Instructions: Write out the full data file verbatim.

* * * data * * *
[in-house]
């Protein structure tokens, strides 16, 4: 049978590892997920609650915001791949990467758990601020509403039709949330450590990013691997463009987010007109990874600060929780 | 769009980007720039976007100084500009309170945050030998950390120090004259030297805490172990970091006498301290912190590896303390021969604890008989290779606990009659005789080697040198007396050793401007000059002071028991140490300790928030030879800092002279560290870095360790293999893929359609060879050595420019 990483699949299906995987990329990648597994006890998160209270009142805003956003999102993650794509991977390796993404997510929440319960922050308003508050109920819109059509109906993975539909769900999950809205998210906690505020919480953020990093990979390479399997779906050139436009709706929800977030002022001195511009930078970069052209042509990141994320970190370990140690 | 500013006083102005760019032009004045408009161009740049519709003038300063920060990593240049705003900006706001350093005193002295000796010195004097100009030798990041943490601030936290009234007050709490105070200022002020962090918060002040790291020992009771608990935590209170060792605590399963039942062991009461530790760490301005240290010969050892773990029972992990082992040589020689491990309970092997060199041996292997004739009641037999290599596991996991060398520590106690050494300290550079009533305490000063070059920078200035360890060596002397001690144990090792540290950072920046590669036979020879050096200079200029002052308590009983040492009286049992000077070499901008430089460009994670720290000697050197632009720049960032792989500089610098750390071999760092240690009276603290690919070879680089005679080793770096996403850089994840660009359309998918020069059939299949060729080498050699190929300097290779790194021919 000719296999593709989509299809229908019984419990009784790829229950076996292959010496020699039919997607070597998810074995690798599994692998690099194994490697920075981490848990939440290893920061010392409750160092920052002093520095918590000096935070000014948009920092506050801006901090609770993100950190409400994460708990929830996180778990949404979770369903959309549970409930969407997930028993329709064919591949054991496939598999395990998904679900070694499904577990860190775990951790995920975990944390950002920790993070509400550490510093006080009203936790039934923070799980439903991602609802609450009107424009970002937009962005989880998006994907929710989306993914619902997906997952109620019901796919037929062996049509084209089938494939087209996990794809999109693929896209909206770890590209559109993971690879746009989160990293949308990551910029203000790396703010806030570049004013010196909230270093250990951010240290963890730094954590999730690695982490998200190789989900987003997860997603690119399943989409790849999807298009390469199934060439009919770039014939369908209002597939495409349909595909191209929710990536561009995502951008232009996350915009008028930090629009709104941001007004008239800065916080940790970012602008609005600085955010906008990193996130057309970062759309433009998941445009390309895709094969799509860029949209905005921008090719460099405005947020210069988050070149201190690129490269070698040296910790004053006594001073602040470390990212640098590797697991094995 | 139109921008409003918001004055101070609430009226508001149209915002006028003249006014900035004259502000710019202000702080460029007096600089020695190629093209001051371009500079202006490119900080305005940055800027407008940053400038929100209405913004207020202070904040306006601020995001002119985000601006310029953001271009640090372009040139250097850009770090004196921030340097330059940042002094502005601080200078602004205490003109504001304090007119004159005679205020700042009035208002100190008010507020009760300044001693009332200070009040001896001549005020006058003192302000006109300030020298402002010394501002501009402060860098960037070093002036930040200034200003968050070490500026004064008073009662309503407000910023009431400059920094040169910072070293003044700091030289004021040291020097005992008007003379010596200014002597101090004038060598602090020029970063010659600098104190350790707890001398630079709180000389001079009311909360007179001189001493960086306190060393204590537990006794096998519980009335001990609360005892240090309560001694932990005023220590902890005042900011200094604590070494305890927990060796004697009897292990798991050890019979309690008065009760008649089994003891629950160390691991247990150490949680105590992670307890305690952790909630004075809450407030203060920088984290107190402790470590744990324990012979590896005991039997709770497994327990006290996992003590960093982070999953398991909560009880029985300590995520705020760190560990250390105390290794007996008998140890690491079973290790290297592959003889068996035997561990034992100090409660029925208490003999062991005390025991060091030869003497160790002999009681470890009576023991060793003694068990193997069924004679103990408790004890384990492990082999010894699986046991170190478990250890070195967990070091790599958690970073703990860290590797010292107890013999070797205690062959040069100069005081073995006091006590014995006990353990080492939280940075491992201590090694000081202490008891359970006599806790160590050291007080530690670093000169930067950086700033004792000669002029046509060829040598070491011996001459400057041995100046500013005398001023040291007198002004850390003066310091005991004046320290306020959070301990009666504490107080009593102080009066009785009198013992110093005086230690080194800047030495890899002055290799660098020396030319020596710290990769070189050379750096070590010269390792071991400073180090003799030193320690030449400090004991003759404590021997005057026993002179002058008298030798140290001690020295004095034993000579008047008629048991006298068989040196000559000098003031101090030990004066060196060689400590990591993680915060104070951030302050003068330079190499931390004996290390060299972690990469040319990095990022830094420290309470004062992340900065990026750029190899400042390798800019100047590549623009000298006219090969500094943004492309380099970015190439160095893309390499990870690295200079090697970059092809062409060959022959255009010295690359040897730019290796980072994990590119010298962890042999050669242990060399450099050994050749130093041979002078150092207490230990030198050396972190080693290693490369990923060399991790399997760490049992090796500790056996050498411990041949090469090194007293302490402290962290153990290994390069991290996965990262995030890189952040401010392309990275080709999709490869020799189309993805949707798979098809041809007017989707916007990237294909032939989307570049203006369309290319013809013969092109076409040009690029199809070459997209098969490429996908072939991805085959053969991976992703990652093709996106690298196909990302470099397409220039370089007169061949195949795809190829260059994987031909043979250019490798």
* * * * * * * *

[in-house]
């Protein structure tokens, strides 16, 4: 049978590892997920609650915001791949990467758990601020509403039709949330450590990013691997463009987010007109990874600060929780 | 769009980007720039976007100084500009309170945050030998950390120090004259030297805490172990970091006498301290912190590896303390021969604890008989290779606990009659005789080697040198007396050793401007000059002071028991140490300790928030030879800092002279560290870095360790293999893929359609060879050595420019 990483699949299906995987990329990648597994006890998160209270009142805003956003999102993650794509991977390796993404997510929440319960922050308003508050109920819109059509109906993975539909769900999950809205998210906690505020919480953020990093990979390479399997779906050139436009709706929800977030002022001195511009930078970069052209042509990141994320970190370990140690 | 500013006083102005760019032009004045408009161009740049519709003038300063920060990593240049705003900006706001350093005193002295000796010195004097100009030798990041943490601030936290009234007050709490105070200022002020962090918060002040790291020992009771608990935590209170060792605590399963039942062991009461530790760490301005240290010969050892773990029972992990082992040589020689491990309970092997060199041996292997004739009641037999290599596991996991060398520590106690050494300290550079009533305490000063070059920078200035360890060596002397001690144990090792540290950072920046590669036979020879050096200079200029002052308590009983040492009286049992000077070499901008430089460009994670720290000697050197632009720049960032792989500089610098750390071999760092240690009276603290690919070879680089005679080793770096996403850089994840660009359309998918020069059939299949060729080498050699190929300097290779790194021919 000719296999593709989509299809229908019984419990009784790829229950076996292959010496020699039919997607070597998810074995690798599994692998690099194994490697920075981490848990939440290893920061010392409750160092920052002093520095918590000096935070000014948009920092506050801006901090609770993100950190409400994460708990929830996180778990949404979770369903959309549970409930969407997930028993329709064919591949054991496939598999395990998904679900070694499904577990860190775990951790995920975990944390950002920790993070509400550490510093006080009203936790039934923070799980439903991602609802609450009107424009970002937009962005989880998006994907929710989306993914619902997906997952109620019901796919037929062996049509084209089938494939087209996990794809999109693929896209909206770890590209559109993971690879746009989160990293949308990551910029203000790396703010806030570049004013010196909230270093250990951010240290963890730094954590999730690695982490998200190789989900987003997860997603690119399943989409790849999807298009390469199934060439009919770039014939369908209002597939495409349909595909191209929710990536561009995502951008232009996350915009008028930090629009709104941001007004008239800065916080940790970012602008609005600085955010906008990193996130057309970062759309433009998941445009390309895709094969799509860029949209905005921008090719460099405005947020210069988050070149201190690129490269070698040296910790004053006594001073602040470390990212640098590797697991094995 | 139109921008409003918001004055101070609430009226508001149209915002006028003249006014900035004259502000710019202000702080460029007096600089020695190629093209001051371009500079202006490119900080305005940055800027407008940053400038929100209405913004207020202070904040306006601020995001002119985000601006310029953001271009640090372009040139250097850009770090004196921030340097330059940042002094502005601080200078602004205490003109504001304090007119004159005679205020700042009035208002100190008010507020009760300044001693009332200070009040001896001549005020006058003192302000006109300030020298402002010394501002501009402060860098960037070093002036930040200034200003968050070490500026004064008073009662309503407000910023009431400059920094040169910072070293003044700091030289004021040291020097005992008007003379010596200014002597101090004038060598602090020029970063010659600098104190350790707890001398630079709180000389001079009311909360007179001189001493960086306190060393204590537990006794096998519980009335001990609360005892240090309560001694932990005023220590902890005042900011200094604590070494305890927990060796004697009897292990798991050890019979309690008065009760008649089994003891629950160390691991247990150490949680105590992670307890305690952790909630004075809450407030203060920088984290107190402790470590744990324990012979590896005991039997709770497994327990006290996992003590960093982070999953398991909560009880029985300590995520705020760190560990250390105390290794007996008998140890690491079973290790290297592959003889068996035997561990034992100090409660029925208490003999062991005390025991060091030869003497160790002999009681470890009576023991060793003694068990193997069924004679103990408790004890384990492990082999010894699986046991170190478990250890070195967990070091790599958690970073703990860290590797010292107890013999070797205690062959040069100069005081073995006091006590014995006990353990080492939280940075491992201590090694000081202490008891359970006599806790160590050291007080530690670093000169930067950086700033004792000669002029046509060829040598070491011996001459400057041995100046500013005398001023040291007198002004850390003066310091005991004046320290306020959070301990009666504490107080009593102080009066009785009198013992110093005086230690080194800047030495890899002055290799660098020396030319020596710290990769070189050379750096070590010269390792071991400073180090003799030193320690030449400090004991003759404590021997005057026993002179002058008298030798140290001690020295004095034993000579008047008629048991006298068989040196000559000098003031101090030990004066060196060689400590990591993680915060104070951030302050003068330079190499931390004996290390060299972690990469040319990095990022830094420290309470004062992340900065990026750029190899400042390798800019100047590549623009000298006219090969500094943004492309380099970015190439160095893309390499990870690295200079090697970059092809062409060959022959255009010295690359040897730019290796980072994990590119010298962890042999050669242990060399450099050994050749130093041979002078150092207490230990030198050396972190080693290693490369990923060399991790399997760490049992090796500790056996050498411990041949090469090194007293302490402290962290153990290994390069991290996965990262995030890189952040401010392309990275080709999709490869020799189309993805949707798979098809041809007017989707916007990237294909032939989307570049203006369309290319013809013969092109076409040009690029199809070459997209098969490429996908072939991805085959053969991976992703990652093709996106690298196909990302470099397409220039370089007169061949195949795809190829260059994987031909043979250019490798």